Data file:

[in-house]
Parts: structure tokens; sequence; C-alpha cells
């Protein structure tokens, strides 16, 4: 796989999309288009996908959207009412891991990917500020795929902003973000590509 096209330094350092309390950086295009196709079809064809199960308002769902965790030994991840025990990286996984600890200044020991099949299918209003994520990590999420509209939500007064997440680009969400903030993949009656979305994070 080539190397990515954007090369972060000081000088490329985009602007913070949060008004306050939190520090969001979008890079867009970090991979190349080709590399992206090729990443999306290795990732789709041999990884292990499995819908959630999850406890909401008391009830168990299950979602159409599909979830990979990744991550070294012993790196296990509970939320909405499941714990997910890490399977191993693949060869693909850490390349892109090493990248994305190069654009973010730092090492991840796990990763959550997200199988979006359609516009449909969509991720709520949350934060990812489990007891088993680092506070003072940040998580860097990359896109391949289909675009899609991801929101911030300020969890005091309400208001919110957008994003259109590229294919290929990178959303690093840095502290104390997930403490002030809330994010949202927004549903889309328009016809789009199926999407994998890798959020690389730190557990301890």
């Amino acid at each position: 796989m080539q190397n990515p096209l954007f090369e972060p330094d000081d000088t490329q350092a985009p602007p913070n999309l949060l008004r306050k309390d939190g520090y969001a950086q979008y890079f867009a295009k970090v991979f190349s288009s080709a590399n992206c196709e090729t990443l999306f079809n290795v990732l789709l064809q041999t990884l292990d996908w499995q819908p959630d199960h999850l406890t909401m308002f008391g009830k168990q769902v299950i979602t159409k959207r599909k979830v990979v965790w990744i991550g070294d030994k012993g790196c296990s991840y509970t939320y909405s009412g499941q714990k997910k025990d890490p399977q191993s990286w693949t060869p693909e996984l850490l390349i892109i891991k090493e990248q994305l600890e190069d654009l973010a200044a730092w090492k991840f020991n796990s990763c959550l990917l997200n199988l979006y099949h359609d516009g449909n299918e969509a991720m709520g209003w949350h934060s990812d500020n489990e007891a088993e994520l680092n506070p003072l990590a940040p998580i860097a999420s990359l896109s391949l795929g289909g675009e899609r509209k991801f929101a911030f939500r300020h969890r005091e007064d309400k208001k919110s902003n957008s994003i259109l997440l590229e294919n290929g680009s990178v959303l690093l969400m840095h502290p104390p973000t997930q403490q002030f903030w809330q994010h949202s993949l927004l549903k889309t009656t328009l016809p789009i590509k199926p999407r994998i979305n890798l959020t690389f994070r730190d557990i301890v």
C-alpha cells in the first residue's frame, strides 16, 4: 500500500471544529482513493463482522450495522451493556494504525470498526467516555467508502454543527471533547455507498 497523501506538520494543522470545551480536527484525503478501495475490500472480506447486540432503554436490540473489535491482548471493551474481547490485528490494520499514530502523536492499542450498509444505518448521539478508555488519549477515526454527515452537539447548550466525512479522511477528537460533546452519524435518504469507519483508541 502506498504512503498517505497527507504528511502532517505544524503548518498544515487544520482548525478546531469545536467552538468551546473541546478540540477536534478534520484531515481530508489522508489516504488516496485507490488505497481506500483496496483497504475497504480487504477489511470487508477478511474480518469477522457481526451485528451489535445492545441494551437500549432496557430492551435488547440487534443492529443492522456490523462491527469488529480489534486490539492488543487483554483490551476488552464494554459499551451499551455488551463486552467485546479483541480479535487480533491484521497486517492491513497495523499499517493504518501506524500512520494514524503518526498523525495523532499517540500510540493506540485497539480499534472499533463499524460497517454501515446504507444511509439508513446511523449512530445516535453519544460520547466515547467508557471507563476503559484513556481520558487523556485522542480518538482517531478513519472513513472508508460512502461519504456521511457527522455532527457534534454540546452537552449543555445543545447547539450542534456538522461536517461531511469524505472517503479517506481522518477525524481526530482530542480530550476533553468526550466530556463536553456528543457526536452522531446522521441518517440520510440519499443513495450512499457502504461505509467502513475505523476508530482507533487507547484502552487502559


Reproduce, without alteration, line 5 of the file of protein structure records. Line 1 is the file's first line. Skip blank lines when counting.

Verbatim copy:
C-alpha cells in the first residue's frame, strides 16, 4: 500500500471544529482513493463482522450495522451493556494504525470498526467516555467508502454543527471533547455507498 497523501506538520494543522470545551480536527484525503478501495475490500472480506447486540432503554436490540473489535491482548471493551474481547490485528490494520499514530502523536492499542450498509444505518448521539478508555488519549477515526454527515452537539447548550466525512479522511477528537460533546452519524435518504469507519483508541 502506498504512503498517505497527507504528511502532517505544524503548518498544515487544520482548525478546531469545536467552538468551546473541546478540540477536534478534520484531515481530508489522508489516504488516496485507490488505497481506500483496496483497504475497504480487504477489511470487508477478511474480518469477522457481526451485528451489535445492545441494551437500549432496557430492551435488547440487534443492529443492522456490523462491527469488529480489534486490539492488543487483554483490551476488552464494554459499551451499551455488551463486552467485546479483541480479535487480533491484521497486517492491513497495523499499517493504518501506524500512520494514524503518526498523525495523532499517540500510540493506540485497539480499534472499533463499524460497517454501515446504507444511509439508513446511523449512530445516535453519544460520547466515547467508557471507563476503559484513556481520558487523556485522542480518538482517531478513519472513513472508508460512502461519504456521511457527522455532527457534534454540546452537552449543555445543545447547539450542534456538522461536517461531511469524505472517503479517506481522518477525524481526530482530542480530550476533553468526550466530556463536553456528543457526536452522531446522521441518517440520510440519499443513495450512499457502504461505509467502513475505523476508530482507533487507547484502552487502559